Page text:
Ryan Nugent-Hopkins won’t turn 20 until April, but he’s shown us plenty in the months since he was drafted. RNH is proving to be outstanding at puck retrieval, passing and getting out of tight places. If his season long slump (not only is he not scoring, the Nuge isn’t hitting the net) continues we’ll have to re-think his offense but it’s clear he has a nice range of skills even as a teenager. If the Oilers ever get out Shawshank, I believe they’ll one day bask in a warm place with no memory.
- I must admit I didn’t think much of Andy first time I laid eyes on him; looked like a stiff breeze would blow him over. That was my first impression of the man.
My pre-draft worries over the Nuge began with this: he looked like the paperboy who delivers the Gazette. In early June of 2011, I wrote the following about him: “it’s a crapshoot. Ten years from now, the best player in this draft might be RNH, or Larsson, or Landeskog, or Huberdeau or Couturier. Hell, it COULD be Mika Zibanejad. The back story tells so well and the skill set sounds like a dream. I’m not certain Ryan Nugent-Hopkins is the best player available, but I don’t know that he isn’t either. If MBS likes another better, so be it. However, these long days from the entry draft everything points to a match made in heaven.” The fall arrived and the Nuge was facing all kinds of questions: is he strong enough? big enough? can he skate fast enough? Can he play in the NHL and still have time to deliver the Gazette?
- His first night in the joint, Andy Dufresne cost me two packs of cigarettes. He never made a sound.
The kid’s rookie season was ridiculous, especially on the PP where he posted a 20-assist season in 62 games (most PP assists by a rookie forward since 2007-08 when Nicklas Backstrom had 22 and Patrick Kane had 21). His patience and ability to elude checkers was a thing of beauty, he had a sixth sense about pressure and of course he was not well known to the NHL world. It was a wonderful season.
- Get busy living, or get busy dying.
The Nuge is something else. I hope he gets that shoulder straightened out before the fall, because his long term health is far more important than the current state of affairs.
Michael Parkatti has a great blog (Boys On the Bus) and he’s doing excellent work; it’s a must-see for Oiler fans. His post-game breakdowns are scary as hell but informative. Consider this from last game, in reference to shots for/shots against:
- Parkatti: Have a look at the curious nights by the men who started on the 2nd line. Gagner and Hemsky ended the night tied for a team worst -12. This is, of course, now the 9th time in 16 games Gagner has ended in the bottom 3 skaters for Corsi. But the young Russian who started on their wing somehow ended the night +4, for the 3rd best Corsi rate on the team. At some point it seems like Hartikainen was slotted onto the second line whereafter the entire trio got scalped at even strength.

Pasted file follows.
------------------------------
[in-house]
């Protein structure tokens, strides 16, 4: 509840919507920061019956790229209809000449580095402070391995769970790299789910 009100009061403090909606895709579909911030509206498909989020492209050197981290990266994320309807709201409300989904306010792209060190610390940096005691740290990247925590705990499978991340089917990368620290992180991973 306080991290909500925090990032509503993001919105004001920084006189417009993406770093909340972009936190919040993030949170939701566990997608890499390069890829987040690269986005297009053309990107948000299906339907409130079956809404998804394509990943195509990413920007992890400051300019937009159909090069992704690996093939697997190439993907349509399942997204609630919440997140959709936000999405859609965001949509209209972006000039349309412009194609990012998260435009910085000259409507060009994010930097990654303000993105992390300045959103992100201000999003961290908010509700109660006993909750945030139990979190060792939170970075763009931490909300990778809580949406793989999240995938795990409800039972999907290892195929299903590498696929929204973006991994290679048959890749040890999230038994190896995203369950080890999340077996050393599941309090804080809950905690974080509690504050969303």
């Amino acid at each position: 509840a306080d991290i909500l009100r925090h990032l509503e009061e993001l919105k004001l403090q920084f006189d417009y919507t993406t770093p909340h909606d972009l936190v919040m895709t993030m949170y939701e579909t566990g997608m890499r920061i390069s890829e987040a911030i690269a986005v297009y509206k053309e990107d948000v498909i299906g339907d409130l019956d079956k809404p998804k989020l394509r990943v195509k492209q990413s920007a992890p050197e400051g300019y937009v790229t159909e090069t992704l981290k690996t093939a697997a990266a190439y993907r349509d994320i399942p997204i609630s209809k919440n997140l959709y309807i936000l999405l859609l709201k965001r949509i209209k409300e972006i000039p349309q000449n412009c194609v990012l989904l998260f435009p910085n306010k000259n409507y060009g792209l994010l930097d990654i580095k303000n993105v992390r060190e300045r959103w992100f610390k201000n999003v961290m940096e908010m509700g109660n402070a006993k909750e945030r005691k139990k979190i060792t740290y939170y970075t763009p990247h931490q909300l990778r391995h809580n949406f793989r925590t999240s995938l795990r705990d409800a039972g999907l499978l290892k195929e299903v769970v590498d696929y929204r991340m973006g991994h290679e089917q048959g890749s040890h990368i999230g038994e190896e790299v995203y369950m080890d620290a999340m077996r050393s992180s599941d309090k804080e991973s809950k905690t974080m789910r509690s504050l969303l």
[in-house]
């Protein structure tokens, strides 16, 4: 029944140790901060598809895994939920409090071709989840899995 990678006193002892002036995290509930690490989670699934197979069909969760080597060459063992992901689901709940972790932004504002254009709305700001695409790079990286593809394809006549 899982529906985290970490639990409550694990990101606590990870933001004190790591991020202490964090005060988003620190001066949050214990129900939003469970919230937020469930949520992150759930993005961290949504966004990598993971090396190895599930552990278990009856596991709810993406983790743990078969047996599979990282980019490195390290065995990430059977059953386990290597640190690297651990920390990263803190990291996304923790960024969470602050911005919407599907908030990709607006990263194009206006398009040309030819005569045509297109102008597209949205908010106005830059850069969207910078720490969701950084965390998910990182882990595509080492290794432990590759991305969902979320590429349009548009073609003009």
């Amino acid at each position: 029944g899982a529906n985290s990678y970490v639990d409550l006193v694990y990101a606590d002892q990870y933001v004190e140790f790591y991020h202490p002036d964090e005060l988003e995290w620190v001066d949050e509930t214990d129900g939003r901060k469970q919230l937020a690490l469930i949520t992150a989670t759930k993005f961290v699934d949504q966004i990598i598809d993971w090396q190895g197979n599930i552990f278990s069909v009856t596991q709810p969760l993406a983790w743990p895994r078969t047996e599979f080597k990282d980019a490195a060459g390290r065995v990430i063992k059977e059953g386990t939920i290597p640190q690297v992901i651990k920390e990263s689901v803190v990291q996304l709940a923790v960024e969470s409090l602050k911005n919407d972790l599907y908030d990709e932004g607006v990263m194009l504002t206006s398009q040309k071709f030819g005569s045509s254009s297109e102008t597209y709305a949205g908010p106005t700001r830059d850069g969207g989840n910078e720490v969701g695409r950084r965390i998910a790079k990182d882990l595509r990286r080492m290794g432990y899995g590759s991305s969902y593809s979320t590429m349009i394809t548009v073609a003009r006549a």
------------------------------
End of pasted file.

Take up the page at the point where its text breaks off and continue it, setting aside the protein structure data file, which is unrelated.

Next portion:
It’s kind of a mystery. Tyler Dellow tweeted out last night that he’s going to do a post on it, but also tweeted this:
Well, we’re not alone anyway. It looks as though this is a pretty big problem. I wish Frank Mahovlich were 25 years old, or that Dustin Penner was being traded back to Edmonton. One seems as likely as the other, however. I think the following are contributing factors to the Gagner-Hemsky elevator shaft:
- Lack of chemistry with the gifted Yakupov. Hemsky can’t find him because the Rocket Russian can’t stand still and find some quiet ice. This is short term, but is having an impact.
- Too much individual effort. All three players (Sam, Ales and Nail) like to carry the puck but all three are also terrific passers. A little more passing and a little less one on four is in order. In the immortal words of Billy Ashley, the pitchers are reading this line.
- Attention to detail. Hemsky’s reverse pass the other night should have had a good result, but this Oiler defense is often a grenade without a pin. I think–especially in their own zone–a north-south approach to real estate is in order. Icing the puck isn’t a terrible result, and Ales had room to skate on that play.
- Small sample size. Tyler mentioned this in his tweets that we’re not yet at game 20, and that’s an important factor in all of this mess. The scoring chance metric shows this trio doing much better than the Corsi, and so we can hope that this thing trends back to the median.
- Inexperience: All three LW options (Nail, Hartikainen, Paajarvi) are younger options. If the Oilers had Scott Hartnell or even Dustin Penner I think the results would be better at this point in time.
The trio isn’t horrible offensively.
- Gagner 1.83
- Yakupov 1.44
- Hemsky 1.31
These are not world beating numbers, but another point for each and we’d be talking about a pretty good year (Gagner would be tied with Hall for the team lead with an assist or goal) and once again it’s early.
- Gagner 8.72 (leads team)
- Hemsky 8.43
- Yakupov 5.48
Gagner is last year’s Nuge so far, posting 16, 2-7-9 early season numbers with the man advantage. Hemsky is almost as impressive (16, 4-2-6) and Yakupov (16, 3-2-5) has been impressive (his shot is ridiculous) with the man advantage.
There’s a lot of chatter about the Oilers being out of this thing already, but I’m not buying. Yet. I do believe Steve Tambellini could help things by adding a defenseman but the availability of useful help may not be strong at this time. Even if they don’t make a move, the Oilers should have enough to get on at least one very good run here in the next few weeks. Will it be enough? Don’t know. There are a lot of “middling” teams in the west right now, owing (I expect) to the quick training camp, injuries and schedule. I don’t think we should be talking draft lottery just yet.
Taylor Hall (Oilers Street Fighting Man) is out today, I don’t think they’ll win. Time to cheer like hell, ladies and gents.